PROVIDENCE, R.I. [Brown University] — Text-message “nudges” sent out to unvaccinated Rhode Islanders in late spring 2021 didn’t increase COVID-19 vaccine uptake, according to a new study led by researchers at Brown University’s Policy Lab.
But the researchers posit that the messages’ ineffectiveness was mostly due to their timing: By the time unvaccinated people in the Ocean State received the nudges, all state residents ages 16 and up had been eligible to get a shot for at least four weeks.
The study was published on Wednesday, April 6, in Nature, just seven months after researchers at the University of California Los Angeles published an influential study that found that text messages were effective at boosting vaccination rates early in 2021.
But the Policy Lab’s study — which analyzes the results of a text message campaign it carried out in partnership with the Rhode Island Department of Health — is far from a repudiation of those results, the authors said. Rather, it offers important additional information on when text-message vaccination campaigns work and when they don’t — takeaways that researchers say could be helpful to health officials across the United States as they work to keep Americans healthy and out of hospitals by promoting COVID-19 and influenza vaccine uptake.
“On the one hand, you could say, ‘What a bummer that these nudges don’t work a month after vaccinations become available to all adults,’” said Kevin Wilson, associate director of data science at the Policy Lab and a co-author of the study. “But on the other hand, we now have more information that can help people who are thinking seriously about how and when to make public health interventions. We’ve unlocked another piece of the puzzle.”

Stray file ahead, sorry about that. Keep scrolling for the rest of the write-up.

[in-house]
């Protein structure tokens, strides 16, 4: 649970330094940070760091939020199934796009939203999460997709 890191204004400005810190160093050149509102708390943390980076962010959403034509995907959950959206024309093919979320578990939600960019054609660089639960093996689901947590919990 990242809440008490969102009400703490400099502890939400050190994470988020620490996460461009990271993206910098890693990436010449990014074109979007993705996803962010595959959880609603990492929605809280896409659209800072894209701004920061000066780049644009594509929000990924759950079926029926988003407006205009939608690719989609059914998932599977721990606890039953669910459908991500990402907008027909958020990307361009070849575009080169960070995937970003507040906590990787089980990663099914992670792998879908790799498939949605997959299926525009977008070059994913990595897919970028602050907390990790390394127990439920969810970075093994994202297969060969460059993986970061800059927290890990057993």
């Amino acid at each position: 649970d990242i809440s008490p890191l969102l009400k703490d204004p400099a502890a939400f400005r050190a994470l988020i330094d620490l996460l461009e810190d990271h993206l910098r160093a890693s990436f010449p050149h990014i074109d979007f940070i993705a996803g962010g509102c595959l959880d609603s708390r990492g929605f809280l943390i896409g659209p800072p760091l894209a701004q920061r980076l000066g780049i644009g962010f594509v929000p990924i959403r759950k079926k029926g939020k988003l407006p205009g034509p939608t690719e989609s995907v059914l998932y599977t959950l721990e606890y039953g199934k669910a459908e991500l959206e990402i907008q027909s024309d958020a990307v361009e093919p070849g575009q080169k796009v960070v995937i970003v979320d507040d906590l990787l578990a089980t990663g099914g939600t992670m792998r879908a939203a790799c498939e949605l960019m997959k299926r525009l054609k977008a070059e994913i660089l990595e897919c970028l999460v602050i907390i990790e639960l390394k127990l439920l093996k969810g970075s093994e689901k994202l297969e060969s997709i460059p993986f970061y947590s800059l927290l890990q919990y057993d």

Collaborating to improve public health
Wilson said working with RIDOH on the text-message campaign was the latest in a series of collaborations with state health leaders. Since the Policy Lab’s founding in 2019, it has worked with the Executive Office of Health and Human Services, which houses RIDOH, to better understand the effectiveness of behavioral interventions targeting the opioid epidemic, and to help develop tools that could improve the state’s Medicaid and Supplemental Nutrition Assistance programs. At the start of the COVID-19 pandemic, Policy Lab staff collaborated with the state to design safe, efficient PCR testing facilities and helped leaders survey local residents to understand what behaviors they were implementing to keep their families safe, including social distancing, masking and testing.
In May 2021, RIDOH and the Policy Lab worked together to reach out to more than 140,000 Rhode Island residents who had been eligible to receive the COVID-19 vaccine for at least four weeks but had not yet received a shot, according to state records. After developing eight different text messages with information about the vaccine, the researchers and health officials sent the messages to most of the unvaccinated residents over the course of 13 days. Some unvaccinated residents were part of a control group that didn’t receive any messages.